Volume 11, Issue 4: Poetics
Hostility and Humor
Are you standing there telling me this baby of mine isn’t uglier than that baby of yours?” he cried incredulously. It was Bingo’s turn to be stunned.
“Are you standing there and telling me it is?”
“I certainly am. Why, yours looks human.” Bingo could scarcely believe his ears.
“Well, practically human.”
“My poor misguided Pikelet, you’re talking rot.”
“Perhaps you’d care to have a bet on it? Five to one I’m offering that my little Arabella here stands alone as the ugliest baby in Wimbledon.” A sudden thrill shot through Bingo. —P.G. Wodehouse, “Sonny Boy”
The absurdity of the above scene lies in the fact that each of two fathers is arguing that his own baby is uglier than the other’s. We laugh in part because it tells us something true about fathers. Some of us know fathers who have confessed to the lizard-likeness of their new babes to other fathers, but not when any mothers are present. But telling the truth by itself isn’t funny. Declaring the rain when it’s raining doesn’t provoke laughs. Something more is needed to get the laugh. And most people who have thought about humor say that that extra something is hostility or aggression. Hostility is essential to laughter. We laugh at the Wodehouse scene, they say, because he’s mocking men. And, they explain like Thomas Hobbes did, that “laughter is nothing else but the sudden glory arising from a sudden conception of some eminency in ourselves by comparison with the infirmity of others.” More recently, Henri Bergson claimed that “in laughter we always find an unavowed intention to humiliate and consequently to correct our neighbor.”
But if laughter always contains some hint of aggression, then will we laugh in heaven? Was there no laughter in Eden? The real reason to think about this is not to speculate about heaven, but to try to get clearer on sin and holiness here and now. A common error in evangelical piety is that we think we can be holier than God. I suspect the same problem here. We think of heaven as this crystalline world where everyone is equally beautiful, smart, and perfectly annoying as Elsie Dinsmore. But Elsie doesn’t provoke laughter so much as a longing to slap. Surely there won’t be slapping in heaven. Or will there be?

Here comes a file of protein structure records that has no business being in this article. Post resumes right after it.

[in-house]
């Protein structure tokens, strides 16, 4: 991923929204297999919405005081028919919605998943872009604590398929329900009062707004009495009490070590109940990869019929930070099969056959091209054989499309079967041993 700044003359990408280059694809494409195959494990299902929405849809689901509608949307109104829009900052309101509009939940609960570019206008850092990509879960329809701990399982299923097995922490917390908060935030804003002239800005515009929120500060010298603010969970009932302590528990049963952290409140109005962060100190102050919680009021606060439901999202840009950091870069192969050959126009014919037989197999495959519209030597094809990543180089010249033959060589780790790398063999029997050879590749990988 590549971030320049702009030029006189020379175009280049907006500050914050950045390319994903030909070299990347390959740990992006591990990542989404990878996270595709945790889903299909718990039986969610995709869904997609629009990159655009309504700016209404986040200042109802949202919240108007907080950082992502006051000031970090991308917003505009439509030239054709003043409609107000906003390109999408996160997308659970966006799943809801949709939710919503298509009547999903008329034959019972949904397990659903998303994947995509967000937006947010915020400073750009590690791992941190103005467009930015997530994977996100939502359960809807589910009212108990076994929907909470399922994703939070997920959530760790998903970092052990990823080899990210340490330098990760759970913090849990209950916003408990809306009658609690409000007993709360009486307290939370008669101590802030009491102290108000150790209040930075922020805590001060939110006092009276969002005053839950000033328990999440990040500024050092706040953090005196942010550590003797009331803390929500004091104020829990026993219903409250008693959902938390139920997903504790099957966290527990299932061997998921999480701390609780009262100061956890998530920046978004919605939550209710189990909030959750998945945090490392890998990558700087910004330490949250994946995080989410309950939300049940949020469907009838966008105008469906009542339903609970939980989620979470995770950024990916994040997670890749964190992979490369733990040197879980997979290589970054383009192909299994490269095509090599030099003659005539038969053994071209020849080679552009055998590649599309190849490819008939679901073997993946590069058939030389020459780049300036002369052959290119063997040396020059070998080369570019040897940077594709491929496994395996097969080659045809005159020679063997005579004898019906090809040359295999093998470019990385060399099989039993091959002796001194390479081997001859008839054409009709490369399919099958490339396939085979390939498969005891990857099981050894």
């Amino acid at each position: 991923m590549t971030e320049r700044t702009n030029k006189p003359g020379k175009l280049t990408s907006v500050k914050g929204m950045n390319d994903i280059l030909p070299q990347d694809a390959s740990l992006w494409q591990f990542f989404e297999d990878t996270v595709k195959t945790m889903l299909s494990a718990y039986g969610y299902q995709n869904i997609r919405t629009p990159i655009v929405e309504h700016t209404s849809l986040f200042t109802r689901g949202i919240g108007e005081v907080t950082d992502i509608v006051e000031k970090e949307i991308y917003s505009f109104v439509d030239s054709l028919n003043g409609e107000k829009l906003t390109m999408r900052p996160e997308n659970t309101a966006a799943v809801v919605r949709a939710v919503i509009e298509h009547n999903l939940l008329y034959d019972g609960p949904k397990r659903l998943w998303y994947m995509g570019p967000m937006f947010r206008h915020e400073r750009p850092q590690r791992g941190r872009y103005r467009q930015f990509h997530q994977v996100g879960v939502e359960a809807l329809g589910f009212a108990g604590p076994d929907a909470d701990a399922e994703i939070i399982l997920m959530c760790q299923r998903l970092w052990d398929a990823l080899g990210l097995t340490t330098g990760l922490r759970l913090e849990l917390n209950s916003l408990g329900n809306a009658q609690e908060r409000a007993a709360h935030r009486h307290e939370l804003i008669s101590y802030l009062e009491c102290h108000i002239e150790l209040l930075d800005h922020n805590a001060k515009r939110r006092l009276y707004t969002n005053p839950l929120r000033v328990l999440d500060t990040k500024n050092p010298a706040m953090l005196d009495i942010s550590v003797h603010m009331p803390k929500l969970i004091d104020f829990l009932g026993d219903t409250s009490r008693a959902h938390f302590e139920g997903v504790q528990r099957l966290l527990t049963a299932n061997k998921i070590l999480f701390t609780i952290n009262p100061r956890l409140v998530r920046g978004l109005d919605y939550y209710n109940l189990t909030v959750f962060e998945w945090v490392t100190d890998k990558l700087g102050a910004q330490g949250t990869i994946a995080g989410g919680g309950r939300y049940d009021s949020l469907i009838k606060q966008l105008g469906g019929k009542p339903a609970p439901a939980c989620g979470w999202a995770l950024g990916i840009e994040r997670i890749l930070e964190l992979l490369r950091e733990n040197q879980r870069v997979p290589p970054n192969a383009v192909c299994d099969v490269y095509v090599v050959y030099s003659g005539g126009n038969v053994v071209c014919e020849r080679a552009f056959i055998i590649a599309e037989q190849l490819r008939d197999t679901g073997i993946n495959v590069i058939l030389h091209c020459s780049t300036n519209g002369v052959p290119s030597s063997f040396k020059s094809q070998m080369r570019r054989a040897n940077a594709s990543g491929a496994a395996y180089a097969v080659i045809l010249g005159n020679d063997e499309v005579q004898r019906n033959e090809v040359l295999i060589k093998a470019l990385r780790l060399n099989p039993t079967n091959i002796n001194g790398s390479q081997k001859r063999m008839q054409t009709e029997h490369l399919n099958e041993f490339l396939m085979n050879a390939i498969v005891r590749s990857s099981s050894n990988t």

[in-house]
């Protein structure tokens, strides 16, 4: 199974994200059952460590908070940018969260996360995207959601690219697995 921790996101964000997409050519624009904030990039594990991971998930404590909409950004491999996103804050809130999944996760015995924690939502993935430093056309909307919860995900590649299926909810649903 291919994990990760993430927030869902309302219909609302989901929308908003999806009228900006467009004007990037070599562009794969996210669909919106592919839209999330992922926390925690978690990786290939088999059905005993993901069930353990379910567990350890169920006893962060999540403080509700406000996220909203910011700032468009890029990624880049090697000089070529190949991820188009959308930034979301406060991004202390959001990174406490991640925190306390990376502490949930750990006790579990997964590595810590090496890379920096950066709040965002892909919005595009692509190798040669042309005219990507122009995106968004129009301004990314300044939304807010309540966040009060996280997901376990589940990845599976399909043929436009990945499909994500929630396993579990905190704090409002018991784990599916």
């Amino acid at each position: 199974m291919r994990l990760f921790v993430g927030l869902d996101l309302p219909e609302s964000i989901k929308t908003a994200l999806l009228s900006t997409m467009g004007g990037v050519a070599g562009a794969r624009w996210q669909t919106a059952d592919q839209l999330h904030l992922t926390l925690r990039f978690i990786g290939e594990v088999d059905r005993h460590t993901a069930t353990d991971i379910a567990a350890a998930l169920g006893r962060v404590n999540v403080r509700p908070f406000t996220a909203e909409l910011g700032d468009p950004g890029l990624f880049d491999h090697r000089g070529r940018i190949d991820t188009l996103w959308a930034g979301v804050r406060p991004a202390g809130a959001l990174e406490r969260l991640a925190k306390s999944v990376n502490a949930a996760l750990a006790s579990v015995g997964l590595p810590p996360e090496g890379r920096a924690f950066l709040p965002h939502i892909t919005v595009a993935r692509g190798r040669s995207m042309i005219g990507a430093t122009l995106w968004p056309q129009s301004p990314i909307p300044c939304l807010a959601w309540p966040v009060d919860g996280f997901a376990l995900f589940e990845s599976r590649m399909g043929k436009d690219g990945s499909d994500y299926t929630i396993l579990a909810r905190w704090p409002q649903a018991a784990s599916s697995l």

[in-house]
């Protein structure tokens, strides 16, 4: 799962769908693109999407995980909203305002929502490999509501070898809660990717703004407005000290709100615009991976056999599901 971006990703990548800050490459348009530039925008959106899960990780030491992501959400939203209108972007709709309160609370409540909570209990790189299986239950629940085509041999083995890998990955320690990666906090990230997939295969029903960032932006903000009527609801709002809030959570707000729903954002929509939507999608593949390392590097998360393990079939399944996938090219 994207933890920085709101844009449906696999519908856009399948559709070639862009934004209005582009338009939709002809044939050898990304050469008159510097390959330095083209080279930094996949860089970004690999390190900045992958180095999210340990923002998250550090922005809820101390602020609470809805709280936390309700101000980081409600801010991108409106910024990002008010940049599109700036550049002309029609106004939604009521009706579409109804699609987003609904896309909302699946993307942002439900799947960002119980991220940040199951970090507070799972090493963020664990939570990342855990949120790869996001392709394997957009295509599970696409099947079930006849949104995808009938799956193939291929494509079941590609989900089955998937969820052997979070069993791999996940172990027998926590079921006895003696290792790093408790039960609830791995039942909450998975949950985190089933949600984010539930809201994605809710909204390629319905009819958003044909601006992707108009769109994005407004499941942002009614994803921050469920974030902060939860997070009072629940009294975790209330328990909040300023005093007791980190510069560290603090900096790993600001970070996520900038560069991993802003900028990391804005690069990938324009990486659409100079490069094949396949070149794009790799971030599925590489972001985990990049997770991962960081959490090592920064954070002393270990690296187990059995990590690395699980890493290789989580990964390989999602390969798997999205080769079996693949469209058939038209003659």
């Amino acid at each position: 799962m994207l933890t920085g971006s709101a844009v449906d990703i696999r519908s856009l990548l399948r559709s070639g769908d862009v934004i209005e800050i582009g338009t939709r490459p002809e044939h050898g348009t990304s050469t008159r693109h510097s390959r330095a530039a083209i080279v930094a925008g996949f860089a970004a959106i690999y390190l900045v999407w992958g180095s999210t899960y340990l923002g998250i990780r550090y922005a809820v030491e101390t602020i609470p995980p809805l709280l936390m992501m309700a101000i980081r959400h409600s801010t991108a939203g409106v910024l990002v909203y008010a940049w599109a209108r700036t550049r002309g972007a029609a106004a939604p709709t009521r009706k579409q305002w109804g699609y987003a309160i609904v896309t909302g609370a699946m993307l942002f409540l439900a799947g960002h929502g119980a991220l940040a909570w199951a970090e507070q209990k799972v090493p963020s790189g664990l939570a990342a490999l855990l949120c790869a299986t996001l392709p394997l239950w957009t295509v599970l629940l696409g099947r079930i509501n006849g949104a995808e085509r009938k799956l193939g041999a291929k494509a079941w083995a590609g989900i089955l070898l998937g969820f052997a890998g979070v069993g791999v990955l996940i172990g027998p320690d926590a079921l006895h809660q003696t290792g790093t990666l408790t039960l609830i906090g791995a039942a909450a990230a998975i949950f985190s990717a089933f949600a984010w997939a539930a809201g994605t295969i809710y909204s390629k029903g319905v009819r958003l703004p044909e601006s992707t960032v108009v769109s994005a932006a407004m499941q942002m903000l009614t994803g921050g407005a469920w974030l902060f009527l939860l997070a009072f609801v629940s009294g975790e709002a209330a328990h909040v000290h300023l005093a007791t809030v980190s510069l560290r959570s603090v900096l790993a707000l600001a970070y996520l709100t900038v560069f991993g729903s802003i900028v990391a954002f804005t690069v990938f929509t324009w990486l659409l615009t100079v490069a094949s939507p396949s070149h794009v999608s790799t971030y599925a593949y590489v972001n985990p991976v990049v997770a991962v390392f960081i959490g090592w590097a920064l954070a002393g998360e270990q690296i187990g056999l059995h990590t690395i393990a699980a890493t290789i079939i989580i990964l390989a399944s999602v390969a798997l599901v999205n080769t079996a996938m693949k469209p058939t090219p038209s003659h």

One way to answer this is to argue that aggression isn’t essential to humor. Sure, much, even most involves aggression, but not all. And if not all, then heaven may be filled with elaborations of the latter sorts of humor. For instance, one candidate for replacing aggression is that humor turns more on mixing categories and kinds in odd, wrong ways. Consider Wodehouse again: “Freddie looked at the dog. The dog looked at Freddie. The situation was one fraught with embarrassment.” Or, “He finished his tea and muffins, and then ordering the perambulator, had the son and heir decanted into it.” Or Steven Wright observations: “It’s a small world, but I wouldn’t want to have to paint it.” “You can’t have everything. Where would you put it?” “I have the oldest typewriter in the world. It types in pencil.” “I had a friend who was a clown. When he died, all his friends went to the funeral in one car.” “I made wine out of raisins so I wouldn’t have to wait for it to age.” “I can levitate birds. No one cares.” “When I was a baby, I kept a diary. Recently, I was rereading it. It said, ‘Day 1—Still tired from the move. Day 2—Everybody talks to me like I’m an idiot.’”
The humor in each of these comes from mixing up the world in odd ways, and our laughter says, “No, it doesn’t go like that.” And since the world will have even more pronounced edges and kinds in heaven, we could still do the same. But the aggressivists can find hostility anywhere, even in each example above. That should make us suspicious.
We often confuse finitude and sinfulness. We will still be finite in heaven, though not able to sin. We certainly won’t be omniscient, and we won’t all be equal in personality and body. If we’re not omniscient, then we can make mistakes and misunderstand things. Adam could have miscalculated an engineering equation without deserving the wrath of God. He could have misidentified some creature. Finitude isn’t sinful. And if we’re not omniscient and equal, then we’ll still be growing in knowledge and wisdom. That leaves plenty of room for humor. Think of how much humor is based on misunderstanding (think Shakespeare). Think of the Wright humor above. Most of them are plays on words and the speaker’s ignorance. Those turn on finitude not sin. And finitude will always be funny, perhaps even more so in heaven in such direct contrast with God’s infinitude. We could make fun of ourselves not out of any deep hostility to the created order but as a way of praising God’s craftiness.
Humor is often so much more subtle than we are. Think again of Wodehouse. On the surface, he spends pages mocking and mocking British quirkiness: “there is one thing every right-minded young man believes in, and that is in the infallibility of Bodmin’s hats. It is one of the eternal verities. Once admit that it is possible for a Bodmin hat not to fit, and you leave the door open for Doubt, Schism, and Chaos generally.” An American writing that might be displaying hostility. But Wodehouse is England. He loved English traits, and his books often create anglophiles. He is his characters, and his mocking is a form of praise. And heaven will have plenty of place for praise. “Blessed are ye that hunger now: for ye shall be filled. Blessed are ye that weep now: for ye shall laugh” (Lk. 6:21).